Antinuclear

Australian news, and some related international items

The new AUKUS pact may have paved the way for Iran to move to a nuclear weapon

The International Atomic Energy Agency, the world’s nuclear watchdog, has a safeguards agreement that excludes naval reactors from probes. Simply put, an IAEA inspector can’t be expected to live on a nuke-powered sub for weeks to conduct oversight. As a result, non-nuclear weapons states can declare highly enriched uranium (HEU) for naval propulsion purposes and keep the IAEA from sniffing around that material

For Australia to have nuke-powered subs, it’s likely going to obtain the same HEU used in American and British vessels..

Could AUKUS give Iran a nuclear excuse?  https://www.politico.com/newsletters/national-security-daily/2021/09/16/could-aukus-give-iran-a-nuclear-excuse-494362, BALEXANDER WARD and QUINT FORGEY  09/16/2021 ”……………. During a private call with experts, administration officials failed to satisfactorily answer nuclear-related questions about the trilateral pact..

DARYL KIMBALL, director of the Arms Control Association, had serious questions about what providing Canberra with nuclear-propulsion technology for submarines meant for America’s long-standing nonproliferation policy.

“The fact that Australia is a friendly nation with kangaroos and Vegemite and has a good nonproliferation record is relevant but doesn’t make bending nonproliferation rules a wise thing,” he told us.

Kimball said he and others asked: 1) if the new arrangement would require a change in a 2010 U.S.-Australia nuclear agreement; 2) how the technology transfer could be conducted safely; and 3) whether the administration had considered the deal’s impact on the regional arms race.

The answers to those and other questions were “unsatisfying and evasive,” Kimball complained. ANKIT PANDA, a nuclear expert at the Carnegie Endowment for International Peace, also called the administration’s responses “unsatisfying” but expected them to hammer out details over the 18-month consultation period.

JAMES ACTON, co-director of Carnegie’s nuclear policy program, wasn’t surprised to hear there weren’t good answers to the nonproliferation questions, “because there aren’t any.”

It’s a terrible precedent, and there’s no way around it,” he told NatSec Daily.

The International Atomic Energy Agency, the world’s nuclear watchdog, has a safeguards agreement that excludes naval reactors from probes. Simply put, an IAEA inspector can’t be expected to live on a nuke-powered sub for weeks to conduct oversight. As a result, non-nuclear weapons states can declare highly enriched uranium (HEU) for naval propulsion purposes and keep the IAEA from sniffing around that material.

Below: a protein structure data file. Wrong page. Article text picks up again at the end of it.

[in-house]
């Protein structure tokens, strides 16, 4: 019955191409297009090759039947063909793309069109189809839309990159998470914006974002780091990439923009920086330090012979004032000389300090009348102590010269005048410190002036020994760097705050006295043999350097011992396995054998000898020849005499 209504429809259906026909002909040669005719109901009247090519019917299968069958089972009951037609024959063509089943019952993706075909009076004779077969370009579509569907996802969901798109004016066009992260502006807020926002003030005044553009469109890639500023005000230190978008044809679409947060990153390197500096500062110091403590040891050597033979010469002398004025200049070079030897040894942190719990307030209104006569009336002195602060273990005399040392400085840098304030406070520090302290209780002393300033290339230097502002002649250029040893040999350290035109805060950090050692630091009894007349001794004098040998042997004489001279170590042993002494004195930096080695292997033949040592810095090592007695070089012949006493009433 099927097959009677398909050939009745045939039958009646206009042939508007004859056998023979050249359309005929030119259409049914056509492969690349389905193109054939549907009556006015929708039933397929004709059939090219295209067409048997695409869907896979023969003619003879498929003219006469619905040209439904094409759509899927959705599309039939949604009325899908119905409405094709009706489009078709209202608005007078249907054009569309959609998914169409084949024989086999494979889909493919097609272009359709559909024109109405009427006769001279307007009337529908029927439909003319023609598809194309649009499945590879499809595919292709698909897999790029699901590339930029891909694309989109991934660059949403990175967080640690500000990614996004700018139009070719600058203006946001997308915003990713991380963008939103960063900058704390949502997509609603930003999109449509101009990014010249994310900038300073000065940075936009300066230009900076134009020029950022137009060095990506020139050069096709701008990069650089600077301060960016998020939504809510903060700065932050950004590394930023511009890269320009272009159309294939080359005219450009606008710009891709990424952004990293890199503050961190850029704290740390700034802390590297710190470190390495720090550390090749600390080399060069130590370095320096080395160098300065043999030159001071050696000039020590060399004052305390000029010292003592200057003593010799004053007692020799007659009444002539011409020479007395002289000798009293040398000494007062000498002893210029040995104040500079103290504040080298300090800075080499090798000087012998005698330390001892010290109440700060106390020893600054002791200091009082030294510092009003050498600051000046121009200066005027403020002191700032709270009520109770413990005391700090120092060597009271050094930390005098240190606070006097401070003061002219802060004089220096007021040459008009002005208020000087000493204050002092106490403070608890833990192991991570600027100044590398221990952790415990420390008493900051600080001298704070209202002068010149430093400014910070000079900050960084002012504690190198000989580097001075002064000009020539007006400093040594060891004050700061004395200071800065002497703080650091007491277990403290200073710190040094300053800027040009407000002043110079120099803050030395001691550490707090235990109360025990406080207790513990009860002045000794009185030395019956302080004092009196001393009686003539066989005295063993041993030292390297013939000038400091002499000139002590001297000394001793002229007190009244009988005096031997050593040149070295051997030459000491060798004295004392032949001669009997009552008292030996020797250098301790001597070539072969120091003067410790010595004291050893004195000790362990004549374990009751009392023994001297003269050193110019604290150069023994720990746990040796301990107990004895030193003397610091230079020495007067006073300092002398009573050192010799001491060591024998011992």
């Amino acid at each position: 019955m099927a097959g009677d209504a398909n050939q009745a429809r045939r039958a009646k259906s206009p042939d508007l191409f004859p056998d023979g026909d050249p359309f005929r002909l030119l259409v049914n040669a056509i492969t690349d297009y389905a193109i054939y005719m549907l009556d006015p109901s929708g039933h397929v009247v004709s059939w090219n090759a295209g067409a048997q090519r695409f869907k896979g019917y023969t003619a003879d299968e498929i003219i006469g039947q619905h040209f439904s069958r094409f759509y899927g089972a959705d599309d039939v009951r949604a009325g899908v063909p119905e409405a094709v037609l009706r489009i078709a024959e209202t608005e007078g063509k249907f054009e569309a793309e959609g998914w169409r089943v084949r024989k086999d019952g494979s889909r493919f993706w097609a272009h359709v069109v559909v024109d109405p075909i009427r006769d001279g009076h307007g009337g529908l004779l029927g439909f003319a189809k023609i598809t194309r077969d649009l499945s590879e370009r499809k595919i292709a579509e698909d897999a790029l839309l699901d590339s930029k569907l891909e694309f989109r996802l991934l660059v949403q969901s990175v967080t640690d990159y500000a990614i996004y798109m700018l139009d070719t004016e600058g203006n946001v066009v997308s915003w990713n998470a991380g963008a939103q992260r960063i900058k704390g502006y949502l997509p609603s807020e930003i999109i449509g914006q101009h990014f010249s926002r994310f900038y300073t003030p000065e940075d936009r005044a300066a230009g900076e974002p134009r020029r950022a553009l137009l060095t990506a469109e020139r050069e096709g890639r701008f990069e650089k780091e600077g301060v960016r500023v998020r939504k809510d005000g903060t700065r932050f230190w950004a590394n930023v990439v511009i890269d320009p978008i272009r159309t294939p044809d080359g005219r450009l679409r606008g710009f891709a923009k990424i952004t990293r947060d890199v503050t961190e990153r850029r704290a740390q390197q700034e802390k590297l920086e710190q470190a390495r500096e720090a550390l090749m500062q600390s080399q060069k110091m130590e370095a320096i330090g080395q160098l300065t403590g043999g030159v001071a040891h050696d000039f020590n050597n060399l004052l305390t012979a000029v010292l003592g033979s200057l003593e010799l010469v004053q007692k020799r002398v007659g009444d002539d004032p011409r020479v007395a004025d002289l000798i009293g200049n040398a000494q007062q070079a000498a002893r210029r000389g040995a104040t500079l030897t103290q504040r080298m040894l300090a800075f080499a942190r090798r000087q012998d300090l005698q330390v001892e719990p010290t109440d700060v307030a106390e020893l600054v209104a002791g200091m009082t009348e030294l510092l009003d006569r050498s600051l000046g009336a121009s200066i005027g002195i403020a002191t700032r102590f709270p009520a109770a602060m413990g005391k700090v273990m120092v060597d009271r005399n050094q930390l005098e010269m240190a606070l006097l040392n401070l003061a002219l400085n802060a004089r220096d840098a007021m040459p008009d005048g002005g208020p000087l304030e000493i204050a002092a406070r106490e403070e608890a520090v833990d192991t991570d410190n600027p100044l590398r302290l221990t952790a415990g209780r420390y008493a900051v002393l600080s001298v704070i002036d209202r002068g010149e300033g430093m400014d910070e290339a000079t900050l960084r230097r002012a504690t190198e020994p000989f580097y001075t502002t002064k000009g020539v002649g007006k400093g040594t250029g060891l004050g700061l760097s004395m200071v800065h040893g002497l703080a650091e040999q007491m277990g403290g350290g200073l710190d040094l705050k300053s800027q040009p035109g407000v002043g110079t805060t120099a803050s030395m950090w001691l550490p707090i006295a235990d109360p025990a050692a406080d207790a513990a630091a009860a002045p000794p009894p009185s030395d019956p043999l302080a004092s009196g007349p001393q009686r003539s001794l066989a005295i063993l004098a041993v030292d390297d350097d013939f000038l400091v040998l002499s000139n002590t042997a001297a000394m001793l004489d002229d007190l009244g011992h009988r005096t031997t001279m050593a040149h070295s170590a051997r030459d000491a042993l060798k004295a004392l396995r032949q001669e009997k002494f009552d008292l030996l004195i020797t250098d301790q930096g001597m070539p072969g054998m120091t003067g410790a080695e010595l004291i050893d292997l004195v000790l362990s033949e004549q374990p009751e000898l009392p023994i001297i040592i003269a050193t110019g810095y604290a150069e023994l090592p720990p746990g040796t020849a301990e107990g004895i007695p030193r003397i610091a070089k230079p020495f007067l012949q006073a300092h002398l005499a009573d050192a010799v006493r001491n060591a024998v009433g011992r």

For Australia to have nuke-powered subs, it’s likely going to obtain the same HEU used in American and British vessels.

Still, Acton said, “I find it very hard to believe that if Australia exercises its right to do this, then other countries who have nefarious motives won’t also do it,” though he noted no country has ever taken advantage of this loophole.

There are widespread worries Iran might be the first. It now has an excuse to restart its nuclear-propulsion program to have unmonitored weapons-grade HEU. In a sense, Acton said, AUKUS has unlocked the door for Iran to move closer to a nuclear weapon.

“We’d go apeshit over that,” he told NatSec Daily.

The Biden administration has consistently downplayed these and other nonproliferation concerns. A State Department official posted in Vienna, who was on the expert call, said they had already started discussions with the IAEA about the safeguard issue.

senior administration official, the same one that spoke with the experts, told reporters yesterday of the nuclear-powered subs: “This technology is extremely sensitive. This is, frankly, an exception to our policy in many respects. I do not anticipate that this will be undertaken in other circumstances going forward. We view this as a one-off.”

And another senior U.S. official wouldn’t answer whether Australia will obtain HEU, but did say “we are not going to prejudge the outcome of the 18-month consultation period” and that “Australia will not produce HEU domestically.”

“Any comparison between Australia — a longstanding supporter of the nonproliferation regime with sterling nonproliferation credentials — and Iran — a country with a lengthy history of noncompliance with nonproliferation-related obligations — is not credible,” the person added. “This is an exceptional case, not a precedent-setting case.”

September 18, 2021 - Posted by | Uncategorized

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